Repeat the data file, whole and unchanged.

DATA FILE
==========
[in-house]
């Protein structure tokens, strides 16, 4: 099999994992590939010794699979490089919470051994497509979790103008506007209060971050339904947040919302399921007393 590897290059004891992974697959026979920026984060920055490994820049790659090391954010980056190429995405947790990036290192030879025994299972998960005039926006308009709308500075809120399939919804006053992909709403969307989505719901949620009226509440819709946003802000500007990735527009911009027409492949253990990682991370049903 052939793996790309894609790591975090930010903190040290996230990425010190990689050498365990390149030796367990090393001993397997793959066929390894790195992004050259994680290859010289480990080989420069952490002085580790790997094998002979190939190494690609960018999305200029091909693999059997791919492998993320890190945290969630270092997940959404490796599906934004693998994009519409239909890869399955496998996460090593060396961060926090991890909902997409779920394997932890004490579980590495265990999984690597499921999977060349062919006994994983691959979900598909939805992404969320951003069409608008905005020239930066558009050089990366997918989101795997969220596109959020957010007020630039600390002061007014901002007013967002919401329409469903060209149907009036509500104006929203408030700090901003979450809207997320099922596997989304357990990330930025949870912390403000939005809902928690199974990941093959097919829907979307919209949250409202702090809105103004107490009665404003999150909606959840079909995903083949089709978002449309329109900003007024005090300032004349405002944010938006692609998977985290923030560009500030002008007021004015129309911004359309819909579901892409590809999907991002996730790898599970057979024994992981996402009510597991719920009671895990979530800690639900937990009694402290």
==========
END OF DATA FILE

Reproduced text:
[in-house]
């Protein structure tokens, strides 16, 4: 099999994992590939010794699979490089919470051994497509979790103008506007209060971050339904947040919302399921007393 590897290059004891992974697959026979920026984060920055490994820049790659090391954010980056190429995405947790990036290192030879025994299972998960005039926006308009709308500075809120399939919804006053992909709403969307989505719901949620009226509440819709946003802000500007990735527009911009027409492949253990990682991370049903 052939793996790309894609790591975090930010903190040290996230990425010190990689050498365990390149030796367990090393001993397997793959066929390894790195992004050259994680290859010289480990080989420069952490002085580790790997094998002979190939190494690609960018999305200029091909693999059997791919492998993320890190945290969630270092997940959404490796599906934004693998994009519409239909890869399955496998996460090593060396961060926090991890909902997409779920394997932890004490579980590495265990999984690597499921999977060349062919006994994983691959979900598909939805992404969320951003069409608008905005020239930066558009050089990366997918989101795997969220596109959020957010007020630039600390002061007014901002007013967002919401329409469903060209149907009036509500104006929203408030700090901003979450809207997320099922596997989304357990990330930025949870912390403000939005809902928690199974990941093959097919829907979307919209949250409202702090809105103004107490009665404003999150909606959840079909995903083949089709978002449309329109900003007024005090300032004349405002944010938006692609998977985290923030560009500030002008007021004015129309911004359309819909579901892409590809999907991002996730790898599970057979024994992981996402009510597991719920009671895990979530800690639900937990009694402290």